Ergonomic computer abilities including superior graphics, color display, and track-ball interfaces are available. Although one weakness arises from commercially-manufactured computers lacking the rugged structure necessary for field use, in practice, this factor has yet to be observed as a severe problem.
There are two interesting variants to dedicated on/off-style controllers. The first involves a unit that is easily reconfigurable to perform other tasks, such as injection control. Standard SCADA capabilities including pressure monitoring and alarm reporting, can be introduced. The consequent uniformity of material and basic hardware and software functionality is an immense asset to maintenance groups, ultimately reflecting a lower yearly operating cost.
The second variant operates a continuously running variable-speed motor, as opposed to the on/off mode. After reaching the pump-down state, this style of unit slows rather than discontinue pump action until fluid levels are re-established. The variable-speed controller system offers particular advantages. First, when heavy crude is involved, the on/off action will function poorly, if at all.
Second, stresses to the beam systems themselves are kept to a minimum by avoiding repetition of the initial starting state, which also accounts for savings by reducing peak electrical load demands-a large factor in determining the expense of providing power. Finally, while variable-speed motors are more expensive than standard versions, they can be sized smaller, which means less expense.
The point of all controller systems is to realize monetary savings in the cost of electricity and subsurface maintenance, and in most cases, a rise in oil production. Typically, systems result in an average 22 percent reduction in power cost, 27 percent savings in workover cost, and a one to two percent increase in field production.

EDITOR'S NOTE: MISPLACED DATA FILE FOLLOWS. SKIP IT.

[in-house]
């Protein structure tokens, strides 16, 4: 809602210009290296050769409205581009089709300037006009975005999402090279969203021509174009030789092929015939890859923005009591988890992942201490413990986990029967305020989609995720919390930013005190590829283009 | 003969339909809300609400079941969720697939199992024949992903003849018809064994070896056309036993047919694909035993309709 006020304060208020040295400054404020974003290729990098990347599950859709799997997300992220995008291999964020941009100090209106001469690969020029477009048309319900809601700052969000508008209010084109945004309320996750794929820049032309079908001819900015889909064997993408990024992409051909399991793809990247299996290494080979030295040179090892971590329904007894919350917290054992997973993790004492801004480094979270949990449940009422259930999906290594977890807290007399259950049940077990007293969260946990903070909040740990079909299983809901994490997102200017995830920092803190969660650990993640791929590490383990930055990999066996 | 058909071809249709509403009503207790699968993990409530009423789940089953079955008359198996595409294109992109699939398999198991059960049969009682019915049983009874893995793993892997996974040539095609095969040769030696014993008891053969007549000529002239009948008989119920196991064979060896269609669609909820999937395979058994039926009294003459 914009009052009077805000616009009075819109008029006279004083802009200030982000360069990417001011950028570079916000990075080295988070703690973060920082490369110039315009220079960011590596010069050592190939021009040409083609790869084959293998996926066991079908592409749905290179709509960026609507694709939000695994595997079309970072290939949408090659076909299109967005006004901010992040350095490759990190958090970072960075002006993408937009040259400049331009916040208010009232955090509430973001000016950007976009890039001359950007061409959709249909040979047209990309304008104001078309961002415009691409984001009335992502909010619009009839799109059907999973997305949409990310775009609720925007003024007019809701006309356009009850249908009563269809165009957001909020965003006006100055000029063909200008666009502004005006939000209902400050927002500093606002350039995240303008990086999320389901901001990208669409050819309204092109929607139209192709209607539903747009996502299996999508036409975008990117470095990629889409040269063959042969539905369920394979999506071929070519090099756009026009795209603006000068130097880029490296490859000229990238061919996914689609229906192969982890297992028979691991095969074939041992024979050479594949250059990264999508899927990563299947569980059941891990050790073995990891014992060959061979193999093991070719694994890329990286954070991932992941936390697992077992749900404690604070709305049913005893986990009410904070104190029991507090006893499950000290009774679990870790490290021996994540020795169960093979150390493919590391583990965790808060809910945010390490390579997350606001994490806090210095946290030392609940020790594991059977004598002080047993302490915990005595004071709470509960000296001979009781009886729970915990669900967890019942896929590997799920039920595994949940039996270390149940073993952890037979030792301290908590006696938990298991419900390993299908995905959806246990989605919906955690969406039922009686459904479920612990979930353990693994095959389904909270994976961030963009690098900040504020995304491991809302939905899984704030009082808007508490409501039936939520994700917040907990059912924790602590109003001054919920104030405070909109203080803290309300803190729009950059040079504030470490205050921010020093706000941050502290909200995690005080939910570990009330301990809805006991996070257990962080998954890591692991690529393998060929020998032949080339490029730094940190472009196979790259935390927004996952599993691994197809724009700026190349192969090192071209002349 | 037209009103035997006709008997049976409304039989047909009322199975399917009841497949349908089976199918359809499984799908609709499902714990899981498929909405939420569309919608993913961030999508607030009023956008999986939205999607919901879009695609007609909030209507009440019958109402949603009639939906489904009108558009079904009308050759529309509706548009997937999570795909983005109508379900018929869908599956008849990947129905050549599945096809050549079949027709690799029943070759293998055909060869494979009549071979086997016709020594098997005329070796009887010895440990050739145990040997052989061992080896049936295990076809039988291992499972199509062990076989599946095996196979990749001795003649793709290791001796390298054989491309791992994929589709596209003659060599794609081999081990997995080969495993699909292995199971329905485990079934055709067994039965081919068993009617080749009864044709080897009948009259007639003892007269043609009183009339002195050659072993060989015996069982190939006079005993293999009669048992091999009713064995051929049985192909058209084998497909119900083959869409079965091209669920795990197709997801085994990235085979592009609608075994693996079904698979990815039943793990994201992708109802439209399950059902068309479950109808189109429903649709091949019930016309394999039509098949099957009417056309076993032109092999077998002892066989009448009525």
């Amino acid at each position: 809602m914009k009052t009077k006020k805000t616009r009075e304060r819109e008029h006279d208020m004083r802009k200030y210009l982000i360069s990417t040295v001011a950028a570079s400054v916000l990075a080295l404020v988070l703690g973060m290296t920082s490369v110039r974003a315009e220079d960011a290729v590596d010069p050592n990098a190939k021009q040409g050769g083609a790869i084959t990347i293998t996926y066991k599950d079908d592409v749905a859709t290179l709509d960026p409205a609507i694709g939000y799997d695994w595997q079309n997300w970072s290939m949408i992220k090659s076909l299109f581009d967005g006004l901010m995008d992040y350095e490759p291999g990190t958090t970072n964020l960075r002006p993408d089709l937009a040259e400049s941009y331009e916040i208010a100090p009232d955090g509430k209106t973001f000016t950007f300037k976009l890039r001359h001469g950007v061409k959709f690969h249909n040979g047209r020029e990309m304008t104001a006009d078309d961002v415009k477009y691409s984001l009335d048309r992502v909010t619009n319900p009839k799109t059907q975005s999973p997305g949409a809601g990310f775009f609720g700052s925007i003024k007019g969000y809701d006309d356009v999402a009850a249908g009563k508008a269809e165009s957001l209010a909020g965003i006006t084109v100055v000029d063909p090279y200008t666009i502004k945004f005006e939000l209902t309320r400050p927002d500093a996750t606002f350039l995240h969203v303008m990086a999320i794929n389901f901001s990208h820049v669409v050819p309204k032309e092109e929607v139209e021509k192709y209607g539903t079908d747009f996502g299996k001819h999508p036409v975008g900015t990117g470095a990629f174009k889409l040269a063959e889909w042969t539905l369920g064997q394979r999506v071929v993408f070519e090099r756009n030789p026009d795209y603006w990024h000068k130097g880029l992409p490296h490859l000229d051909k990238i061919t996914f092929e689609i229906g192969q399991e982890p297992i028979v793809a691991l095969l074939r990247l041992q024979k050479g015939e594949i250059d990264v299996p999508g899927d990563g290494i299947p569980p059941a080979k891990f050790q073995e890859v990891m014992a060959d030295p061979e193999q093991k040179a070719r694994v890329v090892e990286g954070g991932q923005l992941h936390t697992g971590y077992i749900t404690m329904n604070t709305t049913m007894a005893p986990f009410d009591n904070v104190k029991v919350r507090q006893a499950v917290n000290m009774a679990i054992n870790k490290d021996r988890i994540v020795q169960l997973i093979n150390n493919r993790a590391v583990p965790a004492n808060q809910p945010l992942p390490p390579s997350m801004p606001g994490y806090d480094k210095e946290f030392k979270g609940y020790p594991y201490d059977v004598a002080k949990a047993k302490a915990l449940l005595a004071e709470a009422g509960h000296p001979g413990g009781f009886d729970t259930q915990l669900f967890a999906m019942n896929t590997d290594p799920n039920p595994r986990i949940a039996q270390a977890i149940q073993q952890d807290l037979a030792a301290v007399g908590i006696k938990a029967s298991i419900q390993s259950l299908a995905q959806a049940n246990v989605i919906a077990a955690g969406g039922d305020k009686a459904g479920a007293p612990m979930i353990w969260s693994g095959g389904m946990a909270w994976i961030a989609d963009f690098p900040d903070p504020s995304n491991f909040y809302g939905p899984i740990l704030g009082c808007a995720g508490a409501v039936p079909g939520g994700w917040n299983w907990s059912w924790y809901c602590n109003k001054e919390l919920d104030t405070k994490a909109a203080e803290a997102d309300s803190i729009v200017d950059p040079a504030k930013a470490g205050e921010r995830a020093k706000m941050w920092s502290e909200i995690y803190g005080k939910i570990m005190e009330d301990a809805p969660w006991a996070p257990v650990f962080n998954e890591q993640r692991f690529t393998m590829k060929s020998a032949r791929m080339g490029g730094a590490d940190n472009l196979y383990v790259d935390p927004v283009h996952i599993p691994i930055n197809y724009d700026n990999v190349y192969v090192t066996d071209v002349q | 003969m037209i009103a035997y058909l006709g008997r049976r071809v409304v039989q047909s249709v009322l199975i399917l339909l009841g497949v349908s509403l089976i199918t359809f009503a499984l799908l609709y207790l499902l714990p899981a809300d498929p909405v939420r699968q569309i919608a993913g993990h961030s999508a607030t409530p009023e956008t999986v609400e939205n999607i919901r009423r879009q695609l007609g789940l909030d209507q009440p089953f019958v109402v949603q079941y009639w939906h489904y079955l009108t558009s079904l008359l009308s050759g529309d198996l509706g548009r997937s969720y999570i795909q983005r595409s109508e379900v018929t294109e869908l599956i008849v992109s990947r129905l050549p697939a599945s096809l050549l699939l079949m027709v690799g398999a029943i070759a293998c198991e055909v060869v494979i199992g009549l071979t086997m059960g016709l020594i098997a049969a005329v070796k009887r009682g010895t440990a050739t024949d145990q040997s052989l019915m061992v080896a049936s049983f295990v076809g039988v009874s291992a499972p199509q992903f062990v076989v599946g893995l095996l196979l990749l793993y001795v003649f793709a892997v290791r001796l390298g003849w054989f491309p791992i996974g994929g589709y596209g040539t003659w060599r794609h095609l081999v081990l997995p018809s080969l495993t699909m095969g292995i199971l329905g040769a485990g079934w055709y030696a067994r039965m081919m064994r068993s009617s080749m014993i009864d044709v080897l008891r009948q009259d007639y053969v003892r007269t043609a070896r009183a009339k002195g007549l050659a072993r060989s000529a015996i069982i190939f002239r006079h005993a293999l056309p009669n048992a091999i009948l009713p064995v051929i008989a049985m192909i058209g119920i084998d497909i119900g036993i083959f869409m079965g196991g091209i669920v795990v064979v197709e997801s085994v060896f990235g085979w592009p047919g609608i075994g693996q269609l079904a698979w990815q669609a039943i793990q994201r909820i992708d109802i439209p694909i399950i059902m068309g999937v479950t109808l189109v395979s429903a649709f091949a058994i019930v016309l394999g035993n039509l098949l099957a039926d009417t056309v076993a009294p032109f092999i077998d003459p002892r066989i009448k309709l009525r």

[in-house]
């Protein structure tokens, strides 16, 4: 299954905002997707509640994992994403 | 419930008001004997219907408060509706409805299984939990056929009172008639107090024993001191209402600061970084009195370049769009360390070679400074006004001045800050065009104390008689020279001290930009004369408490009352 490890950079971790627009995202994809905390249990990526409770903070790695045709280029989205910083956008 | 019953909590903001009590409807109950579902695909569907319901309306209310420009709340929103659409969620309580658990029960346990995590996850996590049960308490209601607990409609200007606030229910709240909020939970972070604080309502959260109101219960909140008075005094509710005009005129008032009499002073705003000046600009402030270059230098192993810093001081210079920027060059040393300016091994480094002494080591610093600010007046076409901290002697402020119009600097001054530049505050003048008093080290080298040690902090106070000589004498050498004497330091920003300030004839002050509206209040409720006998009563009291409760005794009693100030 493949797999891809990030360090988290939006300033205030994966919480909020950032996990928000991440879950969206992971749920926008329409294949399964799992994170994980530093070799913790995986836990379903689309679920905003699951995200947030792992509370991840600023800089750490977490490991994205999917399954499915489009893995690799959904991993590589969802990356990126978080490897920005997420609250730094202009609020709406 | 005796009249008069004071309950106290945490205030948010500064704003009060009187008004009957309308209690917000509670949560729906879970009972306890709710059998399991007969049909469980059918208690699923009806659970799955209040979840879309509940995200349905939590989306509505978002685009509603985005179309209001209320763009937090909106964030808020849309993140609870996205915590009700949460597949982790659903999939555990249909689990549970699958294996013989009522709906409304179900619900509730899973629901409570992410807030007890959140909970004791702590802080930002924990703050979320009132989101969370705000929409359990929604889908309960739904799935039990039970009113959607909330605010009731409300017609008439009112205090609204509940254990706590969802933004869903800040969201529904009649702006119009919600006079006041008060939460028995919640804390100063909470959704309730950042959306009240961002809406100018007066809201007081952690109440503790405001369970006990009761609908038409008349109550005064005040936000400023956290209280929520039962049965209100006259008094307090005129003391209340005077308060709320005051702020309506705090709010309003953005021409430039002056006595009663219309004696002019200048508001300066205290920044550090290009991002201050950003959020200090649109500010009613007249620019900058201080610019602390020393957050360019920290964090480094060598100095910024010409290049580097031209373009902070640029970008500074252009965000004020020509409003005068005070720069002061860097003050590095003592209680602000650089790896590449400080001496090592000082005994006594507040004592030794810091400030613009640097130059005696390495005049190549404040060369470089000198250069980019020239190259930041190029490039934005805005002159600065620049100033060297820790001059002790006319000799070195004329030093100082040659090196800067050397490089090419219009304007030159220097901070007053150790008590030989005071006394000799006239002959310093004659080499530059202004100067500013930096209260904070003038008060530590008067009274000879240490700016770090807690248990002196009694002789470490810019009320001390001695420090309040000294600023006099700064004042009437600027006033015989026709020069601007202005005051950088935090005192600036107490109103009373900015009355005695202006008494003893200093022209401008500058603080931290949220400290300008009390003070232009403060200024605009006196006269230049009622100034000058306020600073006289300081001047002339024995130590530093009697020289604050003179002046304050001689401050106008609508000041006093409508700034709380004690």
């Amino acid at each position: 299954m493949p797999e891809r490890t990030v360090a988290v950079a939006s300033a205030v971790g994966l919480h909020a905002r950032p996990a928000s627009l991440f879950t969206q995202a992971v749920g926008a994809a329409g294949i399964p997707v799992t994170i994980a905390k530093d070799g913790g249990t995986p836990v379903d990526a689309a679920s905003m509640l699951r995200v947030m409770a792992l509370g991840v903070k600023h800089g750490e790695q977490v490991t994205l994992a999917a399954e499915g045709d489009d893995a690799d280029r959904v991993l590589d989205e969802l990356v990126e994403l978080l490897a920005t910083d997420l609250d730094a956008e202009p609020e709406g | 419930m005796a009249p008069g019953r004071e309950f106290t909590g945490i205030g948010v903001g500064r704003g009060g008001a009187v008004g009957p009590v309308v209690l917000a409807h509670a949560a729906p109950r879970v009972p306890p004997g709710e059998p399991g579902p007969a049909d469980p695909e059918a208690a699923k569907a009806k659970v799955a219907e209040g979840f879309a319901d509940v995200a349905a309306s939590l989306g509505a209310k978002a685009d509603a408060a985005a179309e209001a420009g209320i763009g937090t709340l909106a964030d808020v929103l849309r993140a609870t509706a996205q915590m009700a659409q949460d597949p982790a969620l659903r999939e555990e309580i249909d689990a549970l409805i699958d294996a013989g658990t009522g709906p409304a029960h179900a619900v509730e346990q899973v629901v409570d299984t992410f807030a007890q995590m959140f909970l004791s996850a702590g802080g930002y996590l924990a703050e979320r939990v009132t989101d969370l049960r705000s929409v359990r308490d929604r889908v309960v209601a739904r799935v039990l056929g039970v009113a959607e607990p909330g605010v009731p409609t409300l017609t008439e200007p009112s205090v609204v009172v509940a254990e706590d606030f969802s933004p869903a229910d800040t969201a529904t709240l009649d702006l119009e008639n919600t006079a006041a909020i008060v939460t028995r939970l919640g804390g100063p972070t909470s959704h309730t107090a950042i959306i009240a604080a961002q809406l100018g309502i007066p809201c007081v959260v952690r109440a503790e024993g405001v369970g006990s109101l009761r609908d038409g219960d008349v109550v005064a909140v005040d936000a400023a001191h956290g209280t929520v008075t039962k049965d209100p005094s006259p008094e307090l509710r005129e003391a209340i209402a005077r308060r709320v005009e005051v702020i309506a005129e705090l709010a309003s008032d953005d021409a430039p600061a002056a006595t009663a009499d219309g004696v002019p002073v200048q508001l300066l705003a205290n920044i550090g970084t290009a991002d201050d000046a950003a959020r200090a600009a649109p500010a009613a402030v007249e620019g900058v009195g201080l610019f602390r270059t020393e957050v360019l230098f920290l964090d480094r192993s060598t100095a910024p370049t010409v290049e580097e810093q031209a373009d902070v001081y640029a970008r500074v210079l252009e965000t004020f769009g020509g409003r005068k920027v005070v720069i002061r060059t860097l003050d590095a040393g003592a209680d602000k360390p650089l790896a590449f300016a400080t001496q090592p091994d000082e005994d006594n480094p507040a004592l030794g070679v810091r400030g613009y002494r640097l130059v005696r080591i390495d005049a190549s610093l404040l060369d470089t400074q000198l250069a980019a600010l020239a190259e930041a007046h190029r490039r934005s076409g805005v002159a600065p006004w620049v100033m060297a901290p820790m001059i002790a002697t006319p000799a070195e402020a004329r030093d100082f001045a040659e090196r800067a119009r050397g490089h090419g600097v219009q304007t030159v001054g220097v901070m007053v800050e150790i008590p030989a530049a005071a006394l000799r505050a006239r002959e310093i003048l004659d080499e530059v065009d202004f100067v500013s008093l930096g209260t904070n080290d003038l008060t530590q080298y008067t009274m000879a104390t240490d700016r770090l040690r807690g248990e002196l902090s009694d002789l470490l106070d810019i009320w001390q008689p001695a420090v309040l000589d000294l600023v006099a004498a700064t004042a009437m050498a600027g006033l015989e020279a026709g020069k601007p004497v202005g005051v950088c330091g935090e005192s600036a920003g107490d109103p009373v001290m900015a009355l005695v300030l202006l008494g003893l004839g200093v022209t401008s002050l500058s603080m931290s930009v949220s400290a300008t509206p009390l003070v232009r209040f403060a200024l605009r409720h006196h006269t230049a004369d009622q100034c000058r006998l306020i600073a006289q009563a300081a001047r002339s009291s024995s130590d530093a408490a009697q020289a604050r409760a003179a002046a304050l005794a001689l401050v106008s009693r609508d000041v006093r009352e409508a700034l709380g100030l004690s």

Electrical savings are derived from running wells only when they are pumping full columns of fluid, while savings in workover expenses result from the ability to shut pumps down immediately prior to fluid pound. Production increases can be attributed in the short term to gains associated with the pump down of high levels of fluid in the casing, and in the long term to gains caused by extended run times and reduced down time.
Table 1 offers a comparison of costs involved when considering a pump-off control technique. Looking beyond the tangible expenses, the real source of concern is in keeping units identical across field boundaries. A mixture of different manufacturer’s equipment can play havoc on maintenance personnel, raise spare parts costs and complicate master station software. This aspect is present regardless of the size of the company structure involved. Unfortunately, while these expenditures are present, documentation of the fact is difficult.
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BSEE Rice University, 1976
Registered Professional Engineer in the state of Texas and CEO of International Automation Resources, Inc., Houston, TX. Mr. Majek has 5 years experience as a Project Engineer in oil field automation and 13 years experience in all phases of electronic product design and manufacturing